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Step 1. Draw an arrow to represent the first vector (9 blocks to the east) using a ruler and protractor .
Step 2. Now draw an arrow to represent the second vector (5 blocks to the north). Place the tail of the second vector at the head of the first vector .
Step 3. If there are more than two vectors, continue this process for each vector to be added. Note that in our example, we have only two vectors, so we have finished placing arrows tip to tail .
Step 4. Draw an arrow from the tail of the first vector to the head of the last vector . This is the resultant , or the sum, of the other vectors.
Step 5. To get the magnitude of the resultant, measure its length with a ruler. (Note that in most calculations, we will use the Pythagorean theorem to determine this length.)
Step 6. To get the direction of the resultant, measure the angle it makes with the reference frame using a protractor. (Note that in most calculations, we will use trigonometric relationships to determine this angle.)
The graphical addition of vectors is limited in accuracy only by the precision with which the drawings can be made and the precision of the measuring tools. It is valid for any number of vectors.
Use the graphical technique for adding vectors to find the total displacement of a person who walks the following three paths (displacements) on a flat field. First, she walks 25.0 m in a direction $\text{49.0\xba}$ north of east. Then, she walks 23.0 m heading $\text{15.0\xba}$ north of east. Finally, she turns and walks 32.0 m in a direction 68.0° south of east.
Strategy
Represent each displacement vector graphically with an arrow, labeling the first $\text{A}$ , the second $\text{B}$ , and the third $\text{C}$ , making the lengths proportional to the distance and the directions as specified relative to an east-west line. The head-to-tail method outlined above will give a way to determine the magnitude and direction of the resultant displacement, denoted $\mathbf{\text{R}}$ .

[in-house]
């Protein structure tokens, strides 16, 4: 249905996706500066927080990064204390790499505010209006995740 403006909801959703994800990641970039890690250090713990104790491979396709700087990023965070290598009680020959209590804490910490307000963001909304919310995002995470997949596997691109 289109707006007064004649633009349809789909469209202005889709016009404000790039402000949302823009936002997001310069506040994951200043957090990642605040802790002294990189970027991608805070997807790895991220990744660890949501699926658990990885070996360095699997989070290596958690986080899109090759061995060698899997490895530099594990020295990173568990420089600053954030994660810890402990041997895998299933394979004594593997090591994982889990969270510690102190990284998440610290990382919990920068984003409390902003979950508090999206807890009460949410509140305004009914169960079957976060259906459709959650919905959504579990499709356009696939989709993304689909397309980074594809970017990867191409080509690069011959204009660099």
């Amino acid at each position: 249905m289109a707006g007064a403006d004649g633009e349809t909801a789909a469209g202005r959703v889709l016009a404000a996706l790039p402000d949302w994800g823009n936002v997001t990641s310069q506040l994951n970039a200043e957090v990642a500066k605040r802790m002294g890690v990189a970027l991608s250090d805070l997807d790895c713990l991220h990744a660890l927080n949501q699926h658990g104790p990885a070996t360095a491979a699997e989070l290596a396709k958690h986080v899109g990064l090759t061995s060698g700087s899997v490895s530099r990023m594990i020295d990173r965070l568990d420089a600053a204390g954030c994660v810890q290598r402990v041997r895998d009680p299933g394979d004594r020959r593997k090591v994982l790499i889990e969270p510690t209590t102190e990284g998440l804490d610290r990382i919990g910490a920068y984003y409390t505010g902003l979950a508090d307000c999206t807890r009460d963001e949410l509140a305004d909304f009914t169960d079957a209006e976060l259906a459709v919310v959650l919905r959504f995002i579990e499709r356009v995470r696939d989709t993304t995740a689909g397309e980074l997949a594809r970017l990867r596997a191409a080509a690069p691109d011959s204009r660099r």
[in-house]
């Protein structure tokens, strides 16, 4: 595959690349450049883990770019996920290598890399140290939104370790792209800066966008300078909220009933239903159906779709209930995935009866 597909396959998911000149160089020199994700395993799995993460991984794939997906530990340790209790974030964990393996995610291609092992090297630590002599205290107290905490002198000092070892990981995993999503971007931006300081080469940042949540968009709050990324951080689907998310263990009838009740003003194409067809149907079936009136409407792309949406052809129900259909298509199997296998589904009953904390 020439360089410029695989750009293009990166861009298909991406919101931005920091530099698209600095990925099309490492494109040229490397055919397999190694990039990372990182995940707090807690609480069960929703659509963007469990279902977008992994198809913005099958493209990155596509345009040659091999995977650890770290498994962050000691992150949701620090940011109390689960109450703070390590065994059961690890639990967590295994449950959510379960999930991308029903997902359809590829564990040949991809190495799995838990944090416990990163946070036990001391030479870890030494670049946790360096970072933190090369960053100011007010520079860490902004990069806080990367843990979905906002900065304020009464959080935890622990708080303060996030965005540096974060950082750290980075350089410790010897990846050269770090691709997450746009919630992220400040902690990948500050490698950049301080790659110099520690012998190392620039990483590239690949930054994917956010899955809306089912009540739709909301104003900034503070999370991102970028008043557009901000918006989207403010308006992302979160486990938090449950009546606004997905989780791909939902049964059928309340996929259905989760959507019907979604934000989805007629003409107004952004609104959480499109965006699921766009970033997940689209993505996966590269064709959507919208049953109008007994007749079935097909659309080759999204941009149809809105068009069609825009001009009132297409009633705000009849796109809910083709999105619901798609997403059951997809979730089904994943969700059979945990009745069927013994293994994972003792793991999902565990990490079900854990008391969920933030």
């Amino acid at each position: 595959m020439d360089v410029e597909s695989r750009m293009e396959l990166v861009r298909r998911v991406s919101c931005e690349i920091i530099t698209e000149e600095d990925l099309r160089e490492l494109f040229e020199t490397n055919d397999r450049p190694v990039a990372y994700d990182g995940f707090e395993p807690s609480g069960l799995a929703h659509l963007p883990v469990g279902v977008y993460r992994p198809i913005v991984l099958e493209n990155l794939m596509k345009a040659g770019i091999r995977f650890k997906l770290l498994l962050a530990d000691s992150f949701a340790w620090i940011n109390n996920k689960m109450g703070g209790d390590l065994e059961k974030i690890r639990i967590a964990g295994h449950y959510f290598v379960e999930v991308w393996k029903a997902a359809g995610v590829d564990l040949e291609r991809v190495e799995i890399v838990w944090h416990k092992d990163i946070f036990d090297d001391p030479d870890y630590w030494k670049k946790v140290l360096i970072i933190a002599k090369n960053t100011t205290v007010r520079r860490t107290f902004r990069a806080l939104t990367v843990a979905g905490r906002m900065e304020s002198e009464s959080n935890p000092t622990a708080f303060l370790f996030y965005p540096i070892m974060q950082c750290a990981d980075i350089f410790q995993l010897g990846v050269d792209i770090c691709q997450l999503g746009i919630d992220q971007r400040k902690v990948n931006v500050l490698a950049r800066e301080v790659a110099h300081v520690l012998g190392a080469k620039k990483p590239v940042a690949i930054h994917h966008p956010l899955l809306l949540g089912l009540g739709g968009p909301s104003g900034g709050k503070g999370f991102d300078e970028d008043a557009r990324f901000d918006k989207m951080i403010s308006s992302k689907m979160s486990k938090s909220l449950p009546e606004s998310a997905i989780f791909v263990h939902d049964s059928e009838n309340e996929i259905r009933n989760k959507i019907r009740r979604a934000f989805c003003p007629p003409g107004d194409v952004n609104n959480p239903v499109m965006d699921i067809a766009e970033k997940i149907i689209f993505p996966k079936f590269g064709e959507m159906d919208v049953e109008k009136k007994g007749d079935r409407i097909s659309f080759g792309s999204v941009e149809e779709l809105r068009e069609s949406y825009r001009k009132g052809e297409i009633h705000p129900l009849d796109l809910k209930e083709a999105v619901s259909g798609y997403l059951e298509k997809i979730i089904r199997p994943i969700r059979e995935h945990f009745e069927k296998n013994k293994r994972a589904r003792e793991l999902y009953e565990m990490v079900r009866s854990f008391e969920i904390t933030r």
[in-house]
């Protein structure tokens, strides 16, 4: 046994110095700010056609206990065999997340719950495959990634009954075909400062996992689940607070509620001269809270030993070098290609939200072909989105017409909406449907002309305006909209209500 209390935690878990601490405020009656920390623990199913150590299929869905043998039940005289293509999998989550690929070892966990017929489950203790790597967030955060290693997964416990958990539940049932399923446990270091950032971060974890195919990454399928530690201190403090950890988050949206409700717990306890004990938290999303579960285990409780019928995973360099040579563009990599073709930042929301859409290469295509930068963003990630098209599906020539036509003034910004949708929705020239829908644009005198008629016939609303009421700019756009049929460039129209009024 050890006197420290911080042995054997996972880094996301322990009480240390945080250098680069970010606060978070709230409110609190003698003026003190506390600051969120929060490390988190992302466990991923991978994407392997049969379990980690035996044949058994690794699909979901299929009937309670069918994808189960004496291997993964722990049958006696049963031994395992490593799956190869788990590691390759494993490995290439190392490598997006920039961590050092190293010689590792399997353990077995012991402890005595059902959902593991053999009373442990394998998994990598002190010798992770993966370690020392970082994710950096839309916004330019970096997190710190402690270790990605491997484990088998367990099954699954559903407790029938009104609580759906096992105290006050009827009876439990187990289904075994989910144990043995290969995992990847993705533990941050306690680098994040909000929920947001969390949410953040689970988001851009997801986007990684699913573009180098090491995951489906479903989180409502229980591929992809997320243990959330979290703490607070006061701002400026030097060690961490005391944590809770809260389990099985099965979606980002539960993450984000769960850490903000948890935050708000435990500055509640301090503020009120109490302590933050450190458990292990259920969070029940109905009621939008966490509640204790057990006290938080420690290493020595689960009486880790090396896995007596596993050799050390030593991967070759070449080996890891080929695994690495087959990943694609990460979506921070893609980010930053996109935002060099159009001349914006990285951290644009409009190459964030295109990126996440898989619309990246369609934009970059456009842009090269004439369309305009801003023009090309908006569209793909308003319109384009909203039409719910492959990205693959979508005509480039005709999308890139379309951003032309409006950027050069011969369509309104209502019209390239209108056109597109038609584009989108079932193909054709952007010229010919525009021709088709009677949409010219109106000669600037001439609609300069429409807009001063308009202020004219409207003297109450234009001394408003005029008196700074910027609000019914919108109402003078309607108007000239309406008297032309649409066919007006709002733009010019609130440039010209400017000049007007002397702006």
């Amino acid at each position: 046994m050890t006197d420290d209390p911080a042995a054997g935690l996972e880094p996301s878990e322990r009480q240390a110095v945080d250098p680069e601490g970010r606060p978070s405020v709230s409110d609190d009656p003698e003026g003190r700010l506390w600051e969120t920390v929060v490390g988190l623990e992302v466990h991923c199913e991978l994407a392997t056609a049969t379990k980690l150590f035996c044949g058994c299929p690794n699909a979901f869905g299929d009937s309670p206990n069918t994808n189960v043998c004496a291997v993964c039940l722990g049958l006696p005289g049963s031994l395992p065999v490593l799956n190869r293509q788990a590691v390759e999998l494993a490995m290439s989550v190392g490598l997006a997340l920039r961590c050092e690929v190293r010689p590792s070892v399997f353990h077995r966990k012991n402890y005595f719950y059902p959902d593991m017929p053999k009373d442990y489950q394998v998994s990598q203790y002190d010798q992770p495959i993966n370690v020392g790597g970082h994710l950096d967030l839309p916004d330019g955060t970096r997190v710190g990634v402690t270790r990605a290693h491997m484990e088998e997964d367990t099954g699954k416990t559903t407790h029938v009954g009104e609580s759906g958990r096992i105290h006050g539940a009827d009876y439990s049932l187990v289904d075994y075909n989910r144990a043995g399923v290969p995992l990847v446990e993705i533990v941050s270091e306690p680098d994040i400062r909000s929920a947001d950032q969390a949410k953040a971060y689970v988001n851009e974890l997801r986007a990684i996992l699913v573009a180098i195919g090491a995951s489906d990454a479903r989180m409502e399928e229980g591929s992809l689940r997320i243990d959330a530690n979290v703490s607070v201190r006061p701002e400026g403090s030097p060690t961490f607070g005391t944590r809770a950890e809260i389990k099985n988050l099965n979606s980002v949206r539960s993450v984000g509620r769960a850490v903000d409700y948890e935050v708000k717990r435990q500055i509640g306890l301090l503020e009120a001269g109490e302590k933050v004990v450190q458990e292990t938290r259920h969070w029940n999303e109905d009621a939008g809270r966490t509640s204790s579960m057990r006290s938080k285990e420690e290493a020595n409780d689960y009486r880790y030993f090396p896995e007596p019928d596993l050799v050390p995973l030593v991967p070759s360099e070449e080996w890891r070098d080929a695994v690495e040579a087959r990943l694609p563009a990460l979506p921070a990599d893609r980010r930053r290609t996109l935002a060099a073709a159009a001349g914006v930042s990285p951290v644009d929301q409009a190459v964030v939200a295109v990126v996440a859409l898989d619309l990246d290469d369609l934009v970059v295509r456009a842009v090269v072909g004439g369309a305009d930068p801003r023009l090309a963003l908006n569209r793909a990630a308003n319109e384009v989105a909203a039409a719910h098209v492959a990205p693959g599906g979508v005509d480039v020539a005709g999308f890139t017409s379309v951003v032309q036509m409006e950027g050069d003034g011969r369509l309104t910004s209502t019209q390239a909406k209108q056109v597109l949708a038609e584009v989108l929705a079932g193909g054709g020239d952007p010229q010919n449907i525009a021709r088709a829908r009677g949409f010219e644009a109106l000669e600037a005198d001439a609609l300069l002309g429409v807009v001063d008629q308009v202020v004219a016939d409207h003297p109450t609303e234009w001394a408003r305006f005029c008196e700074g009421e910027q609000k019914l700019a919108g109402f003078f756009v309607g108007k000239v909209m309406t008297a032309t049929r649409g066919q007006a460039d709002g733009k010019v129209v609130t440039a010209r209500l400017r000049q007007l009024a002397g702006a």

Solution
(1) Draw the three displacement vectors.
(2) Place the vectors head to tail retaining both their initial magnitude and direction.
(3) Draw the resultant vector, $\text{R}$ .
(4) Use a ruler to measure the magnitude of $\mathbf{\text{R}}$ , and a protractor to measure the direction of $\text{R}$ . While the direction of the vector can be specified in many ways, the easiest way is to measure the angle between the vector and the nearest horizontal or vertical axis. Since the resultant vector is south of the eastward pointing axis, we flip the protractor upside down and measure the angle between the eastward axis and the vector.
In this case, the total displacement $\mathbf{\text{R}}$ is seen to have a magnitude of 50.0 m and to lie in a direction $\mathrm{7.0\xba}$ south of east. By using its magnitude and direction, this vector can be expressed as $R=\text{50.0 m}$ and $\theta =7\text{.}\text{0\xba}$ south of east.
Discussion
The head-to-tail graphical method of vector addition works for any number of vectors. It is also important to note that the resultant is independent of the order in which the vectors are added. Therefore, we could add the vectors in any order as illustrated in [link] and we will still get the same solution.
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